Ethnic Inequity in Oatmeal

The instant oatmeal packets I use often have “fun facts” printed on one side – I assume they’re for kids, but I read them anyway. Today, however, I saw one that looked particularly odd:

In 1854 there were 700 people living in California. One hundred twenty-five years later, the same area had a population of 21,520,000.

I don’t think I believe the first figure. California was admitted to the Union in 1850. This means there must have been white people of some kind by that time, and not even Spaniards. Add to that the indigenous population, and a figure of 700 makes no sense: California had at least 53 indigenous languages spoken in its area in pre-Columbian times. Say some had become extinct, leaving only 40 languages, each with 20 speakers from roughly three clans per language. That still yields a figure of 800 Native Americans.

I suspect that the figure given by the oatmeal packet did not figure indigenous people into the number of people living in California but counted only the people counted by the census as permanent residents. Come on: we should be past the point where we neglect to consider people of another “colour” human beings just because the census of the time did.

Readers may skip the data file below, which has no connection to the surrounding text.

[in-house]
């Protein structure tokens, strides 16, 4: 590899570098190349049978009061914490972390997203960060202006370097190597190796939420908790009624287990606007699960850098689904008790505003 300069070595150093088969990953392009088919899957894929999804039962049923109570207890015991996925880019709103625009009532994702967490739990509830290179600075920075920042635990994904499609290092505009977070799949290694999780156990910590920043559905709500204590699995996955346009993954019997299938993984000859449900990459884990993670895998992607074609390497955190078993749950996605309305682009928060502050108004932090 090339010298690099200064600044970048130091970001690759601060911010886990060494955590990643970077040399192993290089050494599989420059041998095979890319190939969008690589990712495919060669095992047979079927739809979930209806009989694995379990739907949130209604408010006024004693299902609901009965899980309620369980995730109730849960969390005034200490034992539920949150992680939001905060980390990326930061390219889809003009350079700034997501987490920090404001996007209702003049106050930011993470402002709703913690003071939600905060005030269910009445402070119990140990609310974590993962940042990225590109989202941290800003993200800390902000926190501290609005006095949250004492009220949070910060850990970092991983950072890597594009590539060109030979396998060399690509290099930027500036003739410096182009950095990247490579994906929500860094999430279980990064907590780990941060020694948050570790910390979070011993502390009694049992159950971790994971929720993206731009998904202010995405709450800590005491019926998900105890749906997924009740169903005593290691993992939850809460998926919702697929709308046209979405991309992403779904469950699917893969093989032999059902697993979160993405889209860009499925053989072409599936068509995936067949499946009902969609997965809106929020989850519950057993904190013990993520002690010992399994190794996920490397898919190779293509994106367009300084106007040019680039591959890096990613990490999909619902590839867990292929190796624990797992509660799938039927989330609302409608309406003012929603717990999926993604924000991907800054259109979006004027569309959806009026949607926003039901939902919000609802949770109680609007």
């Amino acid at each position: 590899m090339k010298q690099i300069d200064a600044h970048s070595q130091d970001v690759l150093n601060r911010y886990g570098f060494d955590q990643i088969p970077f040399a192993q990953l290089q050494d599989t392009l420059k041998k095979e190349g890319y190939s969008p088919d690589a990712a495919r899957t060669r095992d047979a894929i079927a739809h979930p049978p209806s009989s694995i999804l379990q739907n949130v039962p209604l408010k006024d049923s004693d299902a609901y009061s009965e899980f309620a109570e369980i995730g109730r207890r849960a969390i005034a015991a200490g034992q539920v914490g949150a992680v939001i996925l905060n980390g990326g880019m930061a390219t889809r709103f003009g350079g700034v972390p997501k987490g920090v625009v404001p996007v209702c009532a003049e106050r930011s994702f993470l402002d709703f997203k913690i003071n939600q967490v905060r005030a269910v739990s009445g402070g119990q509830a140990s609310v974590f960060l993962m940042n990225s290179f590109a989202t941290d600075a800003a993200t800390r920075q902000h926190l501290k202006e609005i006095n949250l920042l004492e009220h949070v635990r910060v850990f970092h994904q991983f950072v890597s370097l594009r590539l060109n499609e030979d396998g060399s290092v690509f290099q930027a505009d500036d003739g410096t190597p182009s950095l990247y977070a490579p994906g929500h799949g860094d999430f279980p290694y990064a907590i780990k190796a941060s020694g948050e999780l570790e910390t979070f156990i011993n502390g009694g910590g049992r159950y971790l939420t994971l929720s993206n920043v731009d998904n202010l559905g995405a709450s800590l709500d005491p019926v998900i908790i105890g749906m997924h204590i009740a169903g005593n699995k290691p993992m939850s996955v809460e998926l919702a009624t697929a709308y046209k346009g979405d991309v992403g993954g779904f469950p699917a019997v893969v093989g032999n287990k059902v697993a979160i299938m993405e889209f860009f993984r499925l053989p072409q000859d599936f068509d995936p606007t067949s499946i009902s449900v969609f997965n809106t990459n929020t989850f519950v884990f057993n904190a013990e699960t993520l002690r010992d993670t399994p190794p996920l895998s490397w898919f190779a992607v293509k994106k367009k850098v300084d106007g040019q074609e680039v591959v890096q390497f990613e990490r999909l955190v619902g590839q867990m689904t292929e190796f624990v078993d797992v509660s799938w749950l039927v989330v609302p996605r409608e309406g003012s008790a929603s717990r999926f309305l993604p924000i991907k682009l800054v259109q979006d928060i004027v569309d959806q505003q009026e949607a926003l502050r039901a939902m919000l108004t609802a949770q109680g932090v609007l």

Advertisements

4 responses to “Ethnic Inequity in Oatmeal

  1. Are you sure it’s “here” and not “there”?

    Like

  2. or, maybe oatmeal companies, like statisticians, just make up figures that they think would prove something everyone already knows — in this case the population explosion in california. because it seems like all of the numbers are all random, even the “125 years later”.

    Like

  3. Haha. The cynical view, that there are lies, damned lies and statistics.

    Like

Leave a Reply

Fill in your details below or click an icon to log in:

WordPress.com Logo

You are commenting using your WordPress.com account. Log Out / Change )

Twitter picture

You are commenting using your Twitter account. Log Out / Change )

Facebook photo

You are commenting using your Facebook account. Log Out / Change )

Google+ photo

You are commenting using your Google+ account. Log Out / Change )

Connecting to %s